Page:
True Story: I’m in London last September for a business trip to see a couple clients, meet my colleagues in the office and travel with my new boss. The first evening of the trip is for internal meetings, meeting colleagues I had not met before and building camaraderie with them. Part of my job was to not get too drunk and look professional. My tolerance happens to be extremely high compared to most of my colleagues, so not getting too drunk wasn’t an impossibility, however the professional aspect may have been slightly derailed because of some BTAC… at this point I had not owned any BTAC bottles (that changed later that Fall when BTAC hunting season began and my obsession on this blog expanded)….
I was at a bar with some colleagues that was selling Pappy 10, 12, 13, and George T Stagg, per pour, for less that I could buy it for on the secondary market in the states. So… I ended up with three pours of bourbon in front of me during dinner. Not the best way to impress colleagues, but I had never had Lot B, Pappy Rye or Stagg before, so emotions (understandably to you reading this blog, although not to those at the table) overtook me.
By the end of the night, I managed to not get too drunk and we all parted ways. After leaving the restaurant and all the hand shaking, I did a u-turn back to the bar and entered negotiations with the bartender. The bottle was 1/4 full and I did the math and negotiated to buy the rest of it for less than 1/4 of a full bottle would cost me back at home. My boss, smarter, soberer, sneakier than I, followed me back to the bar, scolded me, and forced me to return to the hotel before I inflict too much damage to myself, knowing that in addition to buying this bottle, I probably was going to try every other unicorn for pour that night. (Side Note: good thing he did, because I probably would have stayed there for a couple hours and really did myself in. He’s quite a good boss and almost always knows what’s best for the firm and his employees, myself included, even if it’s more fun to keep drinking.)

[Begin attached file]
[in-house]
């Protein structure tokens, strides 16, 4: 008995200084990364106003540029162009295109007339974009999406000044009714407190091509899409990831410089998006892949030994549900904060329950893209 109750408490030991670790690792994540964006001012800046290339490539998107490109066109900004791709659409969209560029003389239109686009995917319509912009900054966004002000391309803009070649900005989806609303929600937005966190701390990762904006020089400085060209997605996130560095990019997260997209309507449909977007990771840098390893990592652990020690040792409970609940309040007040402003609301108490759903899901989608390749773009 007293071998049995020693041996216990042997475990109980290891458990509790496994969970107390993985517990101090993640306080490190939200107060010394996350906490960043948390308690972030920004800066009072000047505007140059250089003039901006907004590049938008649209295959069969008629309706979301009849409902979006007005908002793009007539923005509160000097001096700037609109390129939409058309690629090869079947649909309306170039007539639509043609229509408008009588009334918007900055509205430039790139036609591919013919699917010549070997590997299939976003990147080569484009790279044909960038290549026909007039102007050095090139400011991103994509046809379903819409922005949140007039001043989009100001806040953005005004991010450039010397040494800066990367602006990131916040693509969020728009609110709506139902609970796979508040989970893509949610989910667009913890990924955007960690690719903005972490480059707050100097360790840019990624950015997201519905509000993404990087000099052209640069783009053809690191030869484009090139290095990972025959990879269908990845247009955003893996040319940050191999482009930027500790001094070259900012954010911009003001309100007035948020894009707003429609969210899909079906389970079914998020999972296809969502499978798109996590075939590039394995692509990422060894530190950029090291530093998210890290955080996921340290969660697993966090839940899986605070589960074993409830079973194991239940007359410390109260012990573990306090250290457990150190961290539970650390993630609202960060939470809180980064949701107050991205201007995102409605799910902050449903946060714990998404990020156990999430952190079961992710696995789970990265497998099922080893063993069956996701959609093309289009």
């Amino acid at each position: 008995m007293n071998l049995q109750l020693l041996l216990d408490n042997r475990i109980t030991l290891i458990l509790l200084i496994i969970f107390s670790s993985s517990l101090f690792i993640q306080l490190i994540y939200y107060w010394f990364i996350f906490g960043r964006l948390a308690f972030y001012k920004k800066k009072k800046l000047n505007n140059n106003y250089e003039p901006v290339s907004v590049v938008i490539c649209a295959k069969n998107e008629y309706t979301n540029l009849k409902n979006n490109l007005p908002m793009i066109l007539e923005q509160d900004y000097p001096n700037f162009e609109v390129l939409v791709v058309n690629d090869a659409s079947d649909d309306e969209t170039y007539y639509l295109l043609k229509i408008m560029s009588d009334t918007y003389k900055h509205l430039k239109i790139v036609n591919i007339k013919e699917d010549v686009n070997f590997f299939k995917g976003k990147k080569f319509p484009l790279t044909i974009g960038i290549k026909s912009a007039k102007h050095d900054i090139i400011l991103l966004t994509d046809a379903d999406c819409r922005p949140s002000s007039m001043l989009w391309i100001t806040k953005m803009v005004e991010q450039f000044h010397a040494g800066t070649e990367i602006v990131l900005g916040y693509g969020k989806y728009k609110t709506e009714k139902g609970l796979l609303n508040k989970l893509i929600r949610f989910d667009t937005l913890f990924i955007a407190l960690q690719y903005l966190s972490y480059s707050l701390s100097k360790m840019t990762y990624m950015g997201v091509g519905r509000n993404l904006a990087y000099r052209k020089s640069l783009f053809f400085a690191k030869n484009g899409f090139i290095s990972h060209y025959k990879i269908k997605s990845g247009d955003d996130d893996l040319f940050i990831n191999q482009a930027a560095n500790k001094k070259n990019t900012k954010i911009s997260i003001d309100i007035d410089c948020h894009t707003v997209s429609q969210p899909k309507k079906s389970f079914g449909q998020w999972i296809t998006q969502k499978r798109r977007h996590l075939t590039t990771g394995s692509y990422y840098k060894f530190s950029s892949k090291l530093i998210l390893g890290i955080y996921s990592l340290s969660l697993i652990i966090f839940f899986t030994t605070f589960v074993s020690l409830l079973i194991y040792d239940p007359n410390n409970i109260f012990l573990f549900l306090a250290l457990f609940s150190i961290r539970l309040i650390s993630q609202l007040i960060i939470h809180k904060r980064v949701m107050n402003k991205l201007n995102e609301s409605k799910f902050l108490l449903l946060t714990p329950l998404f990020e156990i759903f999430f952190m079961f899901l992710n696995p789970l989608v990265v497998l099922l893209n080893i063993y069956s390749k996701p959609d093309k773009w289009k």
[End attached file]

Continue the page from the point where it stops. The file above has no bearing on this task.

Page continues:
Which leads me to today… after many small pours over six months, this bottle is finally being put to rest. And I will be giving it a review today as well.
George T. Stagg, 2014 UK edition, 138.1 proof: dark amber with tiny bits of charcoal floating in it, at least for the final pour. Camp fire fresh s’mores on the nose with candied butterscotch, overbaked brown sugar carrots, raisin bread toast with light butter spreaded on it topped with cinnamon and sugar, and a touch of cloves. For 69.05% alcohol, the burn on the nose is very manageable. The first thing you get when you take a sip is the extremely thick mouthfeel which just makes me so happy. The uncut/unfiltered texture is a delight and everything about the taste is interesting, complex and it goes on and on. The first sip I had months ago was very good, but the last sip was the best. Maybe it is because there is more charcoal in the final pour or maybe it’s because I’ve already had a few drinks tonight. All I know is that I wished I kept my trumpet from high school, because this moment deserves someone playing Taps. This was a great drink and I’m sad to see it finished, but there are many more bottles that need drinking, and I know I’m the man to do it. 97/100.